Pope: 'There are so many tears this Christmas' – Detroit Free Press

Francis laments the plight of abused children, hostages and others — while offering a special prayer for those in affluent countries

VATICAN CITY – Pope Francis focused his concern on those weeping in the world this Christmas, singling out refugees, abused children, hostages and others suffering in the Middle East, Africa, Ukraine and elsewhere as he prayed for hope and peace Thursday.

Anguish for children who are mistreated or victims of violence, including those who died in the recent terrorist attack on a Pakistani military school, tempered the pontiff’s traditional Christmas message, which he delivered to a crowd of about 80,000 from a balcony at St. Peter’s Basilica.

“Truly, there are so many tears this Christmas,” Francis said, noting all the pain and suffering in the world.

The pope lamented that there were a vast number of children who are “made objects of trade and trafficking” or “abused and taken advantage of before our very eyes and our complicit silence” or forced to become soldiers.

Francis also mentioned the persecution of ancient Christian communities in Iraq and Syria, along with those from other ethnic and religious groups.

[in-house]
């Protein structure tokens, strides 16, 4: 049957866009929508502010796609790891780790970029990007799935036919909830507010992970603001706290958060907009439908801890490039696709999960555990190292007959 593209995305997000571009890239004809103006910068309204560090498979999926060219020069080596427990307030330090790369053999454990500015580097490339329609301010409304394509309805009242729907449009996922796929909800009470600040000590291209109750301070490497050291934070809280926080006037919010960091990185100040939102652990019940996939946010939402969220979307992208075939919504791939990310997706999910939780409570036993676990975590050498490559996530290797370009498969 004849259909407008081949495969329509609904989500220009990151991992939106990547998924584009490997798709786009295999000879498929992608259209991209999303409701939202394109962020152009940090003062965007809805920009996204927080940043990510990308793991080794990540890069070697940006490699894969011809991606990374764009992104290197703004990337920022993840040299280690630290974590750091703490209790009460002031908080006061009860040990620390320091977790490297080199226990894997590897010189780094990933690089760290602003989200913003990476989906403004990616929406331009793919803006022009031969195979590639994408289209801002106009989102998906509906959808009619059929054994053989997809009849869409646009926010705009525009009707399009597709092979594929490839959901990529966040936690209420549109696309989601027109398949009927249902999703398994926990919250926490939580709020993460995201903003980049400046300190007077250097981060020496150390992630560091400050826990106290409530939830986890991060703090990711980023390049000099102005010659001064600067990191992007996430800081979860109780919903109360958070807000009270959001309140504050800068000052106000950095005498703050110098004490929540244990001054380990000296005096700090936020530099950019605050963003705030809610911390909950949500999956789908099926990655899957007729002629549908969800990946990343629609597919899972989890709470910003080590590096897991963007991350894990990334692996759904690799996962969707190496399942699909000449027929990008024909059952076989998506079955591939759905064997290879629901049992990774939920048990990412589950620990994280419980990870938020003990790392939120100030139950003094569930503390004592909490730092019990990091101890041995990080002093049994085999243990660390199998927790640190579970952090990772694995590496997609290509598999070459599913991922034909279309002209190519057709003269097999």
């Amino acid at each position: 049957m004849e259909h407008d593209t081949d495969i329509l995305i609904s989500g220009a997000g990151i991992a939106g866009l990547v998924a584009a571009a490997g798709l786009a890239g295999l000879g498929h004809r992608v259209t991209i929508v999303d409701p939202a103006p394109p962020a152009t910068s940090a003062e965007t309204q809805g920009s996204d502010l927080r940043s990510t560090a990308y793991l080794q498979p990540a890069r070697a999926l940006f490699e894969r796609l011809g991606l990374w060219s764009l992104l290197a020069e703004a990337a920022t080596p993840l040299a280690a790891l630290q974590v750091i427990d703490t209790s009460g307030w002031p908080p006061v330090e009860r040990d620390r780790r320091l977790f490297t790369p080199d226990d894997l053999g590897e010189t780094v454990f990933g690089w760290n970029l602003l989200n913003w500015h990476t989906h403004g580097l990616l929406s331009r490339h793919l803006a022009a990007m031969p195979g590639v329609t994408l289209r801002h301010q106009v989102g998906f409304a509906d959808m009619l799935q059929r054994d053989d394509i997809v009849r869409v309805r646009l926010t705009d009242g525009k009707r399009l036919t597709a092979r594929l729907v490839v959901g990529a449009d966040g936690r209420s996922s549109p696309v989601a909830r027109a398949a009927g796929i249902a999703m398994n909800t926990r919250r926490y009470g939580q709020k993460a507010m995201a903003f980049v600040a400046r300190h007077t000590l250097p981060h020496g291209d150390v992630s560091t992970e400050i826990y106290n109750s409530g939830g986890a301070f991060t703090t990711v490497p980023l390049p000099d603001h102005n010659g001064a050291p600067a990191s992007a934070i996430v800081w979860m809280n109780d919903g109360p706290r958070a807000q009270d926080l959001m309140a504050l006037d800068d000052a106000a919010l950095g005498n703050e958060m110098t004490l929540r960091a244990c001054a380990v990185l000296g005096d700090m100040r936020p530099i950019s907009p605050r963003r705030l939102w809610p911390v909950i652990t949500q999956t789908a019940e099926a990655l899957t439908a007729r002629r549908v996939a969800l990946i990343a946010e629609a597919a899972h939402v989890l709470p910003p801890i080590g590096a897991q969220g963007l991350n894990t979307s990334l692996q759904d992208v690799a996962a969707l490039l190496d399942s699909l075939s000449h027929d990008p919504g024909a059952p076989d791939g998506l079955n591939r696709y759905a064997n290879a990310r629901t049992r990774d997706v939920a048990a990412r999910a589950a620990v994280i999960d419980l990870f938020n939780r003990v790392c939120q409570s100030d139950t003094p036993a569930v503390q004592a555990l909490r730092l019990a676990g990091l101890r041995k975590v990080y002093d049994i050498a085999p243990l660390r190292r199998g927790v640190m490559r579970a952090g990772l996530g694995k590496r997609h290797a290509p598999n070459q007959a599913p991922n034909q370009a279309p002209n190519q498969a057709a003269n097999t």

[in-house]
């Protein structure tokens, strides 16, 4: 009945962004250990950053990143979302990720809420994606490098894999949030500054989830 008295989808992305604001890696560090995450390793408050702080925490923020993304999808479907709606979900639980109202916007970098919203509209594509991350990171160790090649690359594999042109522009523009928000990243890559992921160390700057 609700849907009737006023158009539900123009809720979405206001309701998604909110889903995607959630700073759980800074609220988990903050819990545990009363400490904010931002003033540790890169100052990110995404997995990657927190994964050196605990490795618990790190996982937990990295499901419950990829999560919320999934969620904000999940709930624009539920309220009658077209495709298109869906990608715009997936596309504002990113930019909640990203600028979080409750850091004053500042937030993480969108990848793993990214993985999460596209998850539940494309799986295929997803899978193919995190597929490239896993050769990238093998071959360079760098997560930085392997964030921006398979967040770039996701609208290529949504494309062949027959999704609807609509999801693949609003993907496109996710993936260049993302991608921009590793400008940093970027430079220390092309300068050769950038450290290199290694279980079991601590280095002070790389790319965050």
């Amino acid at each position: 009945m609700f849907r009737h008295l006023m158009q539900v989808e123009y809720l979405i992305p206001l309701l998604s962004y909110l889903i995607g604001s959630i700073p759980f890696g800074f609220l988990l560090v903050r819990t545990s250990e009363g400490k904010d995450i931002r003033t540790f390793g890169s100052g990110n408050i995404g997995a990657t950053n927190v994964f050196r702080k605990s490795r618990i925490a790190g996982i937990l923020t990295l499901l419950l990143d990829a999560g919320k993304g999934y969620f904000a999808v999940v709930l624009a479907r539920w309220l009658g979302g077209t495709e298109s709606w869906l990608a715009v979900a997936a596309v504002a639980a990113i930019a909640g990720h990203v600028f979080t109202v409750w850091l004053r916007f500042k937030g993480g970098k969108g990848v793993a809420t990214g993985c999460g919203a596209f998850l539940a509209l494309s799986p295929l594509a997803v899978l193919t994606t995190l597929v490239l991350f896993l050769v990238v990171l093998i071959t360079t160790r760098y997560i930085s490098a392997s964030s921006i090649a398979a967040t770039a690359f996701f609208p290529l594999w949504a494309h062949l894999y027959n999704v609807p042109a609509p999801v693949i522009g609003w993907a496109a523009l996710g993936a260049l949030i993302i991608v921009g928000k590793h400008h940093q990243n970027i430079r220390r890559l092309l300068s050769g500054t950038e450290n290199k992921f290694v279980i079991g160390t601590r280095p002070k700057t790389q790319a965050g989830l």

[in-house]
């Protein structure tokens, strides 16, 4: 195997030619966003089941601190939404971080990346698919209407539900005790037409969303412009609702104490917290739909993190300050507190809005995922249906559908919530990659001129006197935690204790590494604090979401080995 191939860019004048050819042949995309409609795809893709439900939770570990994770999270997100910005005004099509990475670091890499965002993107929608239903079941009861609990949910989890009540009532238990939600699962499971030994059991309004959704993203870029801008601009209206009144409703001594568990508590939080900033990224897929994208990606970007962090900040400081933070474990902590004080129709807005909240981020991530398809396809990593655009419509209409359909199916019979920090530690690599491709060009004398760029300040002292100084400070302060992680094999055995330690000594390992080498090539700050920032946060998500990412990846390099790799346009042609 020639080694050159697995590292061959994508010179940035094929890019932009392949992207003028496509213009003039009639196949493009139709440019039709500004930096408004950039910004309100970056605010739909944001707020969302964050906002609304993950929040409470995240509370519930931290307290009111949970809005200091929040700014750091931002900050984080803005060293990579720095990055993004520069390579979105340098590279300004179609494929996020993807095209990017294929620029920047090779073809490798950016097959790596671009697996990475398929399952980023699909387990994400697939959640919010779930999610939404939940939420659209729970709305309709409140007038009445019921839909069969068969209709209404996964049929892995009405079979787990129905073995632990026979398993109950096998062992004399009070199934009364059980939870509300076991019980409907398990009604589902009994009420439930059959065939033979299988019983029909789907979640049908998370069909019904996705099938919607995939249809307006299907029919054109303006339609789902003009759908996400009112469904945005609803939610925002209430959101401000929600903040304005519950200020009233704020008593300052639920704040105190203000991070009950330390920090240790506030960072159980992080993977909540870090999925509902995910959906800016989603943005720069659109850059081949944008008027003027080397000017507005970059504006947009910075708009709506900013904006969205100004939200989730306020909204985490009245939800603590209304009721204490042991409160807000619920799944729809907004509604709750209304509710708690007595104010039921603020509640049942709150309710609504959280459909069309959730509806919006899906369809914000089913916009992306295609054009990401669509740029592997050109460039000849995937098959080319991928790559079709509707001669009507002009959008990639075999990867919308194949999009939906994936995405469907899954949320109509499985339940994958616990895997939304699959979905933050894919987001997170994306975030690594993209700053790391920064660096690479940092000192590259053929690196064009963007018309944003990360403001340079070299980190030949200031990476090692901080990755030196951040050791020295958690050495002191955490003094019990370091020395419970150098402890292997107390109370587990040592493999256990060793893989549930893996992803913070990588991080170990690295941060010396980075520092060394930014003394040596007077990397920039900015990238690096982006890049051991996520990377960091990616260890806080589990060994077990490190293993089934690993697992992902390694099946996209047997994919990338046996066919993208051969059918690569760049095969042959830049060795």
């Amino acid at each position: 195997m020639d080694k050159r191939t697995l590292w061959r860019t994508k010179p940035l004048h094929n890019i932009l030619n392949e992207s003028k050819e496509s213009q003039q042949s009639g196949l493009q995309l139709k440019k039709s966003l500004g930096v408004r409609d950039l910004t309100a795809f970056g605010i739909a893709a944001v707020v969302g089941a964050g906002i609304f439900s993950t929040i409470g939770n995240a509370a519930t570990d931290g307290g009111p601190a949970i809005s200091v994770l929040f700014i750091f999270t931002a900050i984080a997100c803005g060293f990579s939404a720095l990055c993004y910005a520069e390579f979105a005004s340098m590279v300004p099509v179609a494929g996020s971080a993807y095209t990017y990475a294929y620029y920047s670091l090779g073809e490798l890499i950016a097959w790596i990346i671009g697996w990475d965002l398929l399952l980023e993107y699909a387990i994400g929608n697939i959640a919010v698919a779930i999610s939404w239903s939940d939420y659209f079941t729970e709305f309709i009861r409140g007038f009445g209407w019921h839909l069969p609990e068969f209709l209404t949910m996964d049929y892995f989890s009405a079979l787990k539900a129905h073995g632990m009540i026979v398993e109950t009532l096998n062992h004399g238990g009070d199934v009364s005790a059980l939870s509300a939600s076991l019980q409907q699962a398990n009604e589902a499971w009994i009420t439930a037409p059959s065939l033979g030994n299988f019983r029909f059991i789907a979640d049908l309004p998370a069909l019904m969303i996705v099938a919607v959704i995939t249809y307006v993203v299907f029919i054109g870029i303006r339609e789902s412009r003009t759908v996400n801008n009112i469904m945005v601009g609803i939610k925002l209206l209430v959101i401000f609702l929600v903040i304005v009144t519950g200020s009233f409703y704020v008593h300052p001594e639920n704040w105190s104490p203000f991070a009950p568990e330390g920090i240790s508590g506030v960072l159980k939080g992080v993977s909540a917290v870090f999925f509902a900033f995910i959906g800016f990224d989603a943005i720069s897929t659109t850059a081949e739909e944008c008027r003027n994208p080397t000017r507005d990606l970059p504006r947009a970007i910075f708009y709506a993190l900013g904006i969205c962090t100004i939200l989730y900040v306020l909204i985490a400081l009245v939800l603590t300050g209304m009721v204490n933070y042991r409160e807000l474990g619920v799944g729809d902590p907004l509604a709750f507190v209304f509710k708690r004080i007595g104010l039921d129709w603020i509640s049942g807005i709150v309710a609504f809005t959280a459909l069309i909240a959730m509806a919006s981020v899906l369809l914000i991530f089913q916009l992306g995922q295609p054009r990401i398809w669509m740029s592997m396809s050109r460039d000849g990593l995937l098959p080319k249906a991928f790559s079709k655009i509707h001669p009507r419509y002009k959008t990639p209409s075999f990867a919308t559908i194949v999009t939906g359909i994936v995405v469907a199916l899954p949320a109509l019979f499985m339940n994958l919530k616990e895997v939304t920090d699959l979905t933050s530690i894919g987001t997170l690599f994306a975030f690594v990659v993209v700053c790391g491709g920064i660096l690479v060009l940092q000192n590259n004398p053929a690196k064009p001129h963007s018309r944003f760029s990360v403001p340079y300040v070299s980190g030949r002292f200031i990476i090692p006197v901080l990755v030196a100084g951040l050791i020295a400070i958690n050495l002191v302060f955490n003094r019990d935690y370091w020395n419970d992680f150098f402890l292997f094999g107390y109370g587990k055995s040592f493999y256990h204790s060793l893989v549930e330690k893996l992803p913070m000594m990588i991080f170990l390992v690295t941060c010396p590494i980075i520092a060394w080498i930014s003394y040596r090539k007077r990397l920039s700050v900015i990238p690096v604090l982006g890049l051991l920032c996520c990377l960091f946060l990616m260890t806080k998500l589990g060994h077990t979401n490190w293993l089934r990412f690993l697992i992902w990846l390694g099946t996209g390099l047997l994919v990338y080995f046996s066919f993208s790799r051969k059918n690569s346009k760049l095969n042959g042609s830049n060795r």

“May Christmas bring them hope,” he said.

Referring to refugees and exiles, he prayed: “May indifference be changed into closeness, and rejection into hospitality.”

He expressed hope they’d receive humanitarian help to withstand the “rigors of winter, return to their countries and live with dignity.”

He denounced hostage-taking in Nigeria and said he hoped reconciliation would prevail over “hatred and violence” in Ukraine, where pro-Russian rebels have been fighting against government forces in the east of that country.

He prayed for peace in Libya, South Sudan, the Central Africa Republic and Congo and for comfort for “who suffer from illness, especially the victims of the Ebola epidemic, above all in Liberia, in Sierra Leone and in Guinea.”

He thanked those courageously helping people infected with the virus in Africa.

While much of his message concerned poor countries, Francis prayed that those who in affluent nations who are “immersed in worldliness and indifference” will experience a softening of heart.

In delivering a final blessing to the crowd, he prayed for God’s “redeeming strength (to) transform arms into ploughshares, destruction into creativity, hatred into love and tenderness.”

“Then we will be able to cry out with joy: ‘Our eyes have seen your salvation,’ ” he said.

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